Minnesota Republicans don't read bill and accidentally legalize edibles

K1052

Lifer
Aug 21, 2003
41,210
21,497
136
The Legislature stumbles into legalizing THC, for better or worse

https://minnesotareformer.com/2022/07/01/the-legislature-stumbles-into-legalizing-thc-for-better-or-worse-column/


In the final days of the legislative session in May, a bipartisan panel was negotiating the differences between health and human services bills passed by the DFL-led House and GOP-controlled Senate.

They had hundreds of pages to get through, and a bevy of amendments to approve, including one “exempting cannabinoids derived from hemp from Schedule 1 of the controlled substances schedule.”

Not in so many words: Legalizing weed.

After the amendment passed on a unanimous voice vote, here’s state Sen. Jim Abeler, R-Anoka: “That doesn’t legalize marijuana — we didn’t just do that.”

He chuckled.

His DFL co-chair, Rep. Tina Liebling of Rochester replied, “Oh, are you kidding? Of course you have. No, just kidding. We’ll do that next, OK?”

Well, actually, they did it.

As of Friday, July 1, 2022, products with THC — the chemical that gets you high — from “legally certified hemp” can now be manufactured, distributed and sold in Minnesota, in 5-mg increment edibles and drinks.
whoops

And, even more remarkable, Senate Republicans — for years the major hurdle to legalization — were apparently in the dark.

“I thought it was more of a technical fix to the delta-8 problem, and it had a broader effect than I expected,” Abeler told me.

Remember my fair northern brothers it takes a bit for it to hit.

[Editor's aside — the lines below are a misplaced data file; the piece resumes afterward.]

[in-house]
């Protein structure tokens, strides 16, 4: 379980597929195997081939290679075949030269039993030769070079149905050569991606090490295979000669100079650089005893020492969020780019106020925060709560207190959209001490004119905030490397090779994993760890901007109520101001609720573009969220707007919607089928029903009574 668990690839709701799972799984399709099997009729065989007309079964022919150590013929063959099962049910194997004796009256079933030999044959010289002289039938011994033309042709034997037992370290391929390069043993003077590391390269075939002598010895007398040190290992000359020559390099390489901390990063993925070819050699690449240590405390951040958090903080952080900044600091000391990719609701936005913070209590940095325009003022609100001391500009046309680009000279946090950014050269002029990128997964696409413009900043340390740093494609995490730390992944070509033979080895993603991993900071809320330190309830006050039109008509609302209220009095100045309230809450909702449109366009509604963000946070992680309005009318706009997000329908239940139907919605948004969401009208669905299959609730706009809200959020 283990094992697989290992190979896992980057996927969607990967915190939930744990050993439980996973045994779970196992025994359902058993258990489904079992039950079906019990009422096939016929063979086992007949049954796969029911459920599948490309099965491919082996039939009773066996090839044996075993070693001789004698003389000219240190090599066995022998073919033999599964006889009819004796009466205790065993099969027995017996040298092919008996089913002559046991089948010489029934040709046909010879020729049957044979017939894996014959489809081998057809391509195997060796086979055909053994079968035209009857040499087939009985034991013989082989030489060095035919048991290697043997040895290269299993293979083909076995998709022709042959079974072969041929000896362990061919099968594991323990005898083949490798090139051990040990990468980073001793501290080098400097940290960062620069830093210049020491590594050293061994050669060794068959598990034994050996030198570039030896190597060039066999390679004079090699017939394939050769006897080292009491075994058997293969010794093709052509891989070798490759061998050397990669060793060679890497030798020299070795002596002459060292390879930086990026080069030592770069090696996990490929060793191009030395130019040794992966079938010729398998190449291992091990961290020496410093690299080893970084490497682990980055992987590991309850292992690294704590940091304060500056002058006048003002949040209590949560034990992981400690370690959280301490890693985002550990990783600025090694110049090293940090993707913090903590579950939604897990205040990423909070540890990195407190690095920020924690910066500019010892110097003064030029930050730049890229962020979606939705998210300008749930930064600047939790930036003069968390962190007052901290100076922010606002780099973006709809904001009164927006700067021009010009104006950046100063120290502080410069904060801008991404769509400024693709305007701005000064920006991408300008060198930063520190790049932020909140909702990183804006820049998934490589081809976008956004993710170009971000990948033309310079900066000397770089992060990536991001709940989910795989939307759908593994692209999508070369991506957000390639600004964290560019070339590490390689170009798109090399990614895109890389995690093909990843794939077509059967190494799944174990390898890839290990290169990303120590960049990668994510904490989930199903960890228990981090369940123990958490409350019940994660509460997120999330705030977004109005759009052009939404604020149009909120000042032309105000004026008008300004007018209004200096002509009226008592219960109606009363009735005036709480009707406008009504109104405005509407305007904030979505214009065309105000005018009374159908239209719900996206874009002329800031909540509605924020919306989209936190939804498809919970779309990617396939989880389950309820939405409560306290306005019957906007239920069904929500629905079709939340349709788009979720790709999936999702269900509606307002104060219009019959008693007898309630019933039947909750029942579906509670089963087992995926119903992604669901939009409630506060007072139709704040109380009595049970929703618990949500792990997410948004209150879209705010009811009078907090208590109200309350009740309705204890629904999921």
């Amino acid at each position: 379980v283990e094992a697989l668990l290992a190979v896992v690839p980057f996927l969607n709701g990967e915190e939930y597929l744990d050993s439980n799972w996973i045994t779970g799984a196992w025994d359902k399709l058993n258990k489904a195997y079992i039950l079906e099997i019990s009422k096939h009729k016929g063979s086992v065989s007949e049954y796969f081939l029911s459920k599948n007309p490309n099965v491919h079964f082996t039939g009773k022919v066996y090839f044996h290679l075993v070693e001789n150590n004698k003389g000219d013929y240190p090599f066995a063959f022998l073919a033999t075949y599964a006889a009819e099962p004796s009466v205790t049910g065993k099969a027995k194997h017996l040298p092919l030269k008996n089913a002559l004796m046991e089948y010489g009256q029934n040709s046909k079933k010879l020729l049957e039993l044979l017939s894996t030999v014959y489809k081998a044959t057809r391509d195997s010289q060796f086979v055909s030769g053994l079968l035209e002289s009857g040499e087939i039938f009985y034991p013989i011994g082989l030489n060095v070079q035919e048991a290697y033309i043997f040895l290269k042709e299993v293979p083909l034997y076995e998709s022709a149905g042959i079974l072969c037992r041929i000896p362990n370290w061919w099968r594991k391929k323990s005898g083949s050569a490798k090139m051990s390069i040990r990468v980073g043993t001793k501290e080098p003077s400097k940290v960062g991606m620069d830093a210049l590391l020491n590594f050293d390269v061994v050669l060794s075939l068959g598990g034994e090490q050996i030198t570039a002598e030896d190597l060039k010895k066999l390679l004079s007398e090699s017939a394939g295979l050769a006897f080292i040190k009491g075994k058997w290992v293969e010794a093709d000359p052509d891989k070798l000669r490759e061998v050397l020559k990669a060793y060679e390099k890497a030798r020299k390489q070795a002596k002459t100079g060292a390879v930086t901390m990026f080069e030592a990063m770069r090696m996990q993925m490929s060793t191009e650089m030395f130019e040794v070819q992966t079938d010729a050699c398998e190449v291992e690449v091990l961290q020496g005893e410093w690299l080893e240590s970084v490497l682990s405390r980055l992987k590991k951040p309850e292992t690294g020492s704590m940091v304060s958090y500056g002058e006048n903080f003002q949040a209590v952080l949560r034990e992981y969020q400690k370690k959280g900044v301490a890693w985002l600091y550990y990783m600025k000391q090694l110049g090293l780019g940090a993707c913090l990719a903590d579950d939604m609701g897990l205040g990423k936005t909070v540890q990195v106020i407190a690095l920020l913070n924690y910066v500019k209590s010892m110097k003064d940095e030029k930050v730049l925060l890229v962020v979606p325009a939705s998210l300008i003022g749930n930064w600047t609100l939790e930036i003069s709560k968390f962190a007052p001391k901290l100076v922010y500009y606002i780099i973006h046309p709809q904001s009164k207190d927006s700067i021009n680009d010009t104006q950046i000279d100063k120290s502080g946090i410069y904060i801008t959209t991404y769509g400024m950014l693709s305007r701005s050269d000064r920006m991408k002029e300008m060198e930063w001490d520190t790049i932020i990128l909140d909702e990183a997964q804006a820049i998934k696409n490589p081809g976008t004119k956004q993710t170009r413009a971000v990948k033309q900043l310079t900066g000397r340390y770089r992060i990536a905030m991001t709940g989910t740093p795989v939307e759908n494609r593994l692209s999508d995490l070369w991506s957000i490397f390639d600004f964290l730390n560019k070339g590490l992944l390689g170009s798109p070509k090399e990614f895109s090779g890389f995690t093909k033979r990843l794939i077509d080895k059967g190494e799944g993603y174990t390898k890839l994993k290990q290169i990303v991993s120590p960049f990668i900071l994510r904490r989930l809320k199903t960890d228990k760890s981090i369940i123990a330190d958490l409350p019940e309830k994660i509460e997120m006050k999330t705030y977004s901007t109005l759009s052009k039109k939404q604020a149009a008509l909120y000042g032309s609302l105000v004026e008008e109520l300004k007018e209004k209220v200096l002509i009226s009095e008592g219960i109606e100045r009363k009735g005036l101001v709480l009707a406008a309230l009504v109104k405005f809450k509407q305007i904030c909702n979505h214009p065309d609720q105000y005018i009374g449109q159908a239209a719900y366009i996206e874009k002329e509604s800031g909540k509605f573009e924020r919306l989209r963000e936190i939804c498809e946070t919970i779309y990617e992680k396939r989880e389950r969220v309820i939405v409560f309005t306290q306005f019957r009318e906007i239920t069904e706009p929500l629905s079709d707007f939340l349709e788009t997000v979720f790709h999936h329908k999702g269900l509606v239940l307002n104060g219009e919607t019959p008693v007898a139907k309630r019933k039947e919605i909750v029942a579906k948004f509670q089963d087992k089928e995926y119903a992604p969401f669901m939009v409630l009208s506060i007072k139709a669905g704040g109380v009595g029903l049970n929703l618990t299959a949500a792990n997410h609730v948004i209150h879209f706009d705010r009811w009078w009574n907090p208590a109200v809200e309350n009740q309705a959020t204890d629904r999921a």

Thump553

Lifer
Jun 2, 2000
12,238
1,745
126
From reading the linked article the difference this time is that the TX GOP this time around has a specific plan-pass a state bill authorizing this referendum to be on the ballot in the 2023 election.

My modest counterproposal-each and every emergency aid we currently give to Texas (currently for free) in the future have strings attached that it be secured by adequate TX assets and be immediately due and payable upon any declaration of succession. Personally I'm sick to death of us subsidizing Texas for it's failure to make adequate efforts to do things like maintain it's electric grid, intentionally building in flood plains in hurricane prone areas, etc. while at the same time having to endure their endless crowing that TX is the land of fiscal responsibility and growth.
 

TheVrolok

Lifer
Dec 11, 2000
24,108
3,852
136
From reading the linked article the difference this time is that the TX GOP this time around has a specific plan-pass a state bill authorizing this referendum to be on the ballot in the 2023 election.

My modest counterproposal-each and every emergency aid we currently give to Texas (currently for free) in the future have strings attached that it be secured by adequate TX assets and be immediately due and payable upon any declaration of succession. Personally I'm sick to death of us subsidizing Texas for it's failure to make adequate efforts to do things like maintain it's electric grid, intentionally building in flood plains in hurricane prone areas, etc. while at the same time having to endure their endless crowing that TX is the land of fiscal responsibility and growth.
Sounds perfectly reasonable to me.
 
  • Like
Reactions: Captante

Amol S.

Platinum Member
Mar 14, 2015
2,089
550
136
About to become free’er

I am sorry to tell you this.... but the Supreme Court has ruled in the past that a state does not have the right to seccede from the union. It is up to federal Congress to decide to allow a state to secede from the union.